138 Social Cohesion Attitude towards ' Agrees 'social co Dr Lee Boon Y Member of Parliment, Not a That they are part
139 Social Cohesion Attitude towards ' Agrees 'social co Dr Lee Boon Y Member of Parliment, Not a Rather than go o
140 Social Cohesion Attitude towards ' Agrees 'social co Dr Vivian Balak Member of Parliment, Not a Singapore's main
141 Social Cohesion Attitude towards ' Agrees 'social co Dr Vivian Balak Member of Parliment, Not a Singaporeans ca
142 Social Cohesion Attitude towards ' Agrees 'social co Dr Vivian Balak Member of Parliment, Not a lets collectively e
143 Social Cohesion Attitude towards ' Agrees 'social co Dr Vivian Balak Member of Parliment, Not a working together
144 Social Cohesion Attitude towards ' Agrees 'social co i-Speak: Gayle Not applicable, Blogger, No I'm Really Proud
145 Social Cohesion Attitude towards ' Agrees 'social co K Bhavani Government Spokesperson It is not the role o

5
Results 09/09/2007 21:27:25
Proje Analysis Framework or Heading Name Heading Name Sample Nam Sample Characteristic Va Commentary T
146 Social Cohesion Attitude towards ' Agrees 'social co K Bhavani Government Spokesperson but a partisan pla
147 Social Cohesion Attitude towards ' Agrees 'social co K Bhavani Government Spokesperson "It is not the role
148 Social Cohesion Attitude towards ' Agrees 'social co Singaland Not applicable, Blogger, No This would under
149 Social Cohesion Attitude towards ' Agrees 'social co Singapore Angl Not applicable, Blogger, No the commenters i
150 Social Cohesion Attitude towards ' Agrees 'social co Singapore Angl Not applicable, Blogger, No Firstly, although
151 Social Cohesion Attitude towards ' Agrees 'social co The Young Re Not applicable, Blogger, No Finally, the gover
152 Social Cohesion Attitude towards ' Disagrees with 's National Day is c
153 Social Cohesion Attitude towards ' Disagrees with 's We have always
154 Social Cohesion Attitude towards ' Disagrees with 's Dansong Not applicable, Blogger, No The dispersion of
155 Social Cohesion Attitude towards ' Disagrees with 's Disgruntled Sin Not applicable, Blogger, No our country is goi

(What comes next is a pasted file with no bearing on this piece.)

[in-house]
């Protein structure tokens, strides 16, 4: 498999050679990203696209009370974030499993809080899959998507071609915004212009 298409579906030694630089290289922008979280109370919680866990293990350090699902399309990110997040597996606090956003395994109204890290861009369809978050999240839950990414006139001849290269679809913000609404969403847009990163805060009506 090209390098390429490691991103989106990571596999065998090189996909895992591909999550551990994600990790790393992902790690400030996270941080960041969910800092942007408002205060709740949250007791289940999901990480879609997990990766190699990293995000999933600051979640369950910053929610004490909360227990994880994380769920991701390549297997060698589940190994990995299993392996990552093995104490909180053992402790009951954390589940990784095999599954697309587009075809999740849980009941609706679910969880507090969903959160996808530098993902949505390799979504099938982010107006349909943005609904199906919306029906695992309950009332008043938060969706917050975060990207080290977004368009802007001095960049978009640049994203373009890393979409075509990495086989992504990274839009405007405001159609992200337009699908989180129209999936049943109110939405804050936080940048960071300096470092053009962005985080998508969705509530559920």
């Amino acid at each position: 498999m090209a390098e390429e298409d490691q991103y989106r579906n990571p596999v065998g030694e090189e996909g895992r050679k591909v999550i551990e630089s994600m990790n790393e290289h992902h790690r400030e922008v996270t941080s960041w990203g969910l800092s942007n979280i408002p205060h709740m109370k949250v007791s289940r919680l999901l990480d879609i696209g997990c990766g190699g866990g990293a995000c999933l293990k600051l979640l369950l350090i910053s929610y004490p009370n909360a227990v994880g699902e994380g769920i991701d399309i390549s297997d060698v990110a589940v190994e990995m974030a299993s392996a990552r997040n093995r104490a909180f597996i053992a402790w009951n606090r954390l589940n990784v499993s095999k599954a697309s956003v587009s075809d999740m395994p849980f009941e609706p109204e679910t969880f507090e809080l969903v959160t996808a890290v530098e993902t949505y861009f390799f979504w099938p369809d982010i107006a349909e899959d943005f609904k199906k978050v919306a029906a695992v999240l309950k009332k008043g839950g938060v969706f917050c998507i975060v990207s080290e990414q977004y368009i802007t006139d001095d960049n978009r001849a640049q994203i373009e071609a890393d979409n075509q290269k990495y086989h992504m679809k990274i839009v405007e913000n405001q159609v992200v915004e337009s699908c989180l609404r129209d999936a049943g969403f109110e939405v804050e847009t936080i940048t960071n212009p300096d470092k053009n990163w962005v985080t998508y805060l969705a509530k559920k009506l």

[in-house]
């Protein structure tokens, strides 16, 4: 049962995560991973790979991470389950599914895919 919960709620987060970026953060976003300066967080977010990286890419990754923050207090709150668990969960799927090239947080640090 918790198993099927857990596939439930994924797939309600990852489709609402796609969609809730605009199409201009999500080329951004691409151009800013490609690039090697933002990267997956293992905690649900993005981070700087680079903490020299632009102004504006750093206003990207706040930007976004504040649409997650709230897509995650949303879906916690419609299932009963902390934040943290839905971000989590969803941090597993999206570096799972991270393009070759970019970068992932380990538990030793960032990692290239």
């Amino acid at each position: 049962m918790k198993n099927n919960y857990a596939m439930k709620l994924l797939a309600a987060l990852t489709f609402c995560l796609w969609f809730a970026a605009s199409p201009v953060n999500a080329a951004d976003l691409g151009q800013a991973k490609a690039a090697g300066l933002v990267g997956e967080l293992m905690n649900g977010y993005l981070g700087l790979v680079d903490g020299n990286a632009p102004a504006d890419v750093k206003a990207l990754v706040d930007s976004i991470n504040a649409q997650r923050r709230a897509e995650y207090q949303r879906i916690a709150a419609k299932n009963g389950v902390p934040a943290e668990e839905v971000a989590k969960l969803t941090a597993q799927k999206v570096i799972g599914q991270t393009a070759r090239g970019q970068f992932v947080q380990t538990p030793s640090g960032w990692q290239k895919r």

156 Social Cohesion Attitude towards ' Disagrees with 's Disgruntled Sin Not applicable, Blogger, No This is obvious e
157 Social Cohesion Attitude towards ' Disagrees with 's Disgruntled Sin Not applicable, Blogger, No If the government
158 Social Cohesion Attitude towards ' Disagrees with 's e pur si muove Not applicable, Blogger, Re Singaporean soc
159 Social Cohesion Attitude towards ' Disagrees with 's Molly Meek Not applicable, Blogger, No Molly will person
160 Social Cohesion Attitude towards ' Disagrees with 's Molly Meek Not applicable, Blogger, No Maybe they forgo
161 Social Cohesion Attitude towards ' Disagrees with 's Molly Meek Not applicable, Blogger, No Looks like Molly h
162 Social Cohesion Attitude towards ' Disagrees with 's Molly Meek Not applicable, Blogger, No And what's the dif
163 Social Cohesion Attitude towards ' Disagrees with 's mrbrown: L'infa Not applicable, Blogger, No Silly me, I though
164 Social Cohesion Attitude towards ' Disagrees with 's mrbrown: L'infa Not applicable, Blogger, No ashcard chip emb
165 Social Cohesion Attitude towards ' Disagrees with 's mrbrown: L'infa Not applicable, Blogger, No dysfunctional sid
166 Social Cohesion Attitude towards ' Disagrees with 's Singaland Not applicable, Blogger, No An Intolerant Gov
167 Social Cohesion Attitude towards ' Disagrees with 's Singaland Not applicable, Blogger, No is a poignant remi
168 Social Cohesion Attitude towards ' Disagrees with 's Singapore Elec Not applicable, Blogger, Ac They are simply t
169 Social Cohesion Attitude towards ' Disagrees with 's The Ken Tang Not applicable, Blogger, No "It is not the role
170 Social Cohesion Attitude towards ' Disagrees with 's The Young Re Not applicable, Blogger, No How it is logical t
171 Social Cohesion Attitude towards ' Disagrees with 's The Young Re Not applicable, Blogger, No But my value syst
172 Social Cohesion Attitude towards ' Disagrees with 's Thoughts on P Not applicable, Blogger, No the perception fr